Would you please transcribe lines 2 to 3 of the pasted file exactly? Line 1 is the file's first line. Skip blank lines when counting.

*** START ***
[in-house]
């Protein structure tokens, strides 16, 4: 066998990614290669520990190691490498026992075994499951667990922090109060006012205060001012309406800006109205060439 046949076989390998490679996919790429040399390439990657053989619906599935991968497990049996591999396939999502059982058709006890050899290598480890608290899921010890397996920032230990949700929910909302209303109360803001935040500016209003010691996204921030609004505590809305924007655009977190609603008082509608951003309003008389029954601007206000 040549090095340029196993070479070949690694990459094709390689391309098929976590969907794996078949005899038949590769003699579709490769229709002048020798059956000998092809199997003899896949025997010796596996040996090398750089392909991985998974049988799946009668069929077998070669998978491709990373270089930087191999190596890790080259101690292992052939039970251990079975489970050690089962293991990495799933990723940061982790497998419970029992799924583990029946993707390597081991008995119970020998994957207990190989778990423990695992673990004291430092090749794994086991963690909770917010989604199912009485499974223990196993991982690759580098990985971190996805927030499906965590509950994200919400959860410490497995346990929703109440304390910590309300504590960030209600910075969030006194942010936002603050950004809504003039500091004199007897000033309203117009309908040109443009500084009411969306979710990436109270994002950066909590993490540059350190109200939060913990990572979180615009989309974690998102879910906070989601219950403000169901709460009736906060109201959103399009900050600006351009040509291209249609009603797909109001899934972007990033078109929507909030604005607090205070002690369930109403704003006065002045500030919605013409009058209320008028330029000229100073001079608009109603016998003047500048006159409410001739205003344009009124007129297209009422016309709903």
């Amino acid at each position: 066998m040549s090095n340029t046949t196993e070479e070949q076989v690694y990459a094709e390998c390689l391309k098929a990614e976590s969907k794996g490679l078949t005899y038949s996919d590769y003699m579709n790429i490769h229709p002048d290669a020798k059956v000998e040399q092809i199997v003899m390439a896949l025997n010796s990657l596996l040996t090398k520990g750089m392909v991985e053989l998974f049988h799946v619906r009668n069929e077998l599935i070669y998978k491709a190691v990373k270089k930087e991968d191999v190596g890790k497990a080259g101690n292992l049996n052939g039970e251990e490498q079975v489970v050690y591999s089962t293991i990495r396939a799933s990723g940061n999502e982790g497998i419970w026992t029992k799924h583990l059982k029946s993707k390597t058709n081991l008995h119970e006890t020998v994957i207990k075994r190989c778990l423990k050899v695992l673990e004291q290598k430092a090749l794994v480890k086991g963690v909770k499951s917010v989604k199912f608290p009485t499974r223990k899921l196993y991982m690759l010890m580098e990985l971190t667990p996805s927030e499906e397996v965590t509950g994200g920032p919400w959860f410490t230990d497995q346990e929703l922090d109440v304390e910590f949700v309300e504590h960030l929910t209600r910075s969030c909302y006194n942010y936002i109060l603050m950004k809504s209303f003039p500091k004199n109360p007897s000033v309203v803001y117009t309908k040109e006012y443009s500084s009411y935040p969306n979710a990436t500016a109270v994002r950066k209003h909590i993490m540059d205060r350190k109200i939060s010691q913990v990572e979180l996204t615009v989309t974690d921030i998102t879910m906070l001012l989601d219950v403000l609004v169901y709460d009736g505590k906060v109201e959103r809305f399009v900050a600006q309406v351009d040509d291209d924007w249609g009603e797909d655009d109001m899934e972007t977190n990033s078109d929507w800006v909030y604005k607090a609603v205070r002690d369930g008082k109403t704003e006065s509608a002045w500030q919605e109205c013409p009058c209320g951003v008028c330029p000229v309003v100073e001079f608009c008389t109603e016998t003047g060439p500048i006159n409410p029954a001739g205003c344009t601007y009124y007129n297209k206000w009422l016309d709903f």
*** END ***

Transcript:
């Protein structure tokens, strides 16, 4: 066998990614290669520990190691490498026992075994499951667990922090109060006012205060001012309406800006109205060439 046949076989390998490679996919790429040399390439990657053989619906599935991968497990049996591999396939999502059982058709006890050899290598480890608290899921010890397996920032230990949700929910909302209303109360803001935040500016209003010691996204921030609004505590809305924007655009977190609603008082509608951003309003008389029954601007206000 040549090095340029196993070479070949690694990459094709390689391309098929976590969907794996078949005899038949590769003699579709490769229709002048020798059956000998092809199997003899896949025997010796596996040996090398750089392909991985998974049988799946009668069929077998070669998978491709990373270089930087191999190596890790080259101690292992052939039970251990079975489970050690089962293991990495799933990723940061982790497998419970029992799924583990029946993707390597081991008995119970020998994957207990190989778990423990695992673990004291430092090749794994086991963690909770917010989604199912009485499974223990196993991982690759580098990985971190996805927030499906965590509950994200919400959860410490497995346990929703109440304390910590309300504590960030209600910075969030006194942010936002603050950004809504003039500091004199007897000033309203117009309908040109443009500084009411969306979710990436109270994002950066909590993490540059350190109200939060913990990572979180615009989309974690998102879910906070989601219950403000169901709460009736906060109201959103399009900050600006351009040509291209249609009603797909109001899934972007990033078109929507909030604005607090205070002690369930109403704003006065002045500030919605013409009058209320008028330029000229100073001079608009109603016998003047500048006159409410001739205003344009009124007129297209009422016309709903």
């Amino acid at each position: 066998m040549s090095n340029t046949t196993e070479e070949q076989v690694y990459a094709e390998c390689l391309k098929a990614e976590s969907k794996g490679l078949t005899y038949s996919d590769y003699m579709n790429i490769h229709p002048d290669a020798k059956v000998e040399q092809i199997v003899m390439a896949l025997n010796s990657l596996l040996t090398k520990g750089m392909v991985e053989l998974f049988h799946v619906r009668n069929e077998l599935i070669y998978k491709a190691v990373k270089k930087e991968d191999v190596g890790k497990a080259g101690n292992l049996n052939g039970e251990e490498q079975v489970v050690y591999s089962t293991i990495r396939a799933s990723g940061n999502e982790g497998i419970w026992t029992k799924h583990l059982k029946s993707k390597t058709n081991l008995h119970e006890t020998v994957i207990k075994r190989c778990l423990k050899v695992l673990e004291q290598k430092a090749l794994v480890k086991g963690v909770k499951s917010v989604k199912f608290p009485t499974r223990k899921l196993y991982m690759l010890m580098e990985l971190t667990p996805s927030e499906e397996v965590t509950g994200g920032p919400w959860f410490t230990d497995q346990e929703l922090d109440v304390e910590f949700v309300e504590h960030l929910t209600r910075s969030c909302y006194n942010y936002i109060l603050m950004k809504s209303f003039p500091k004199n109360p007897s000033v309203v803001y117009t309908k040109e006012y443009s500084s009411y935040p969306n979710a990436t500016a109270v994002r950066k209003h909590i993490m540059d205060r350190k109200i939060s010691q913990v990572e979180l996204t615009v989309t974690d921030i998102t879910m906070l001012l989601d219950v403000l609004v169901y709460d009736g505590k906060v109201e959103r809305f399009v900050a600006q309406v351009d040509d291209d924007w249609g009603e797909d655009d109001m899934e972007t977190n990033s078109d929507w800006v909030y604005k607090a609603v205070r002690d369930g008082k109403t704003e006065s509608a002045w500030q919605e109205c013409p009058c209320g951003v008028c330029p000229v309003v100073e001079f608009c008389t109603e016998t003047g060439p500048i006159n409410p029954a001739g205003c344009t601007y009124y007129n297209k206000w009422l016309d709903f």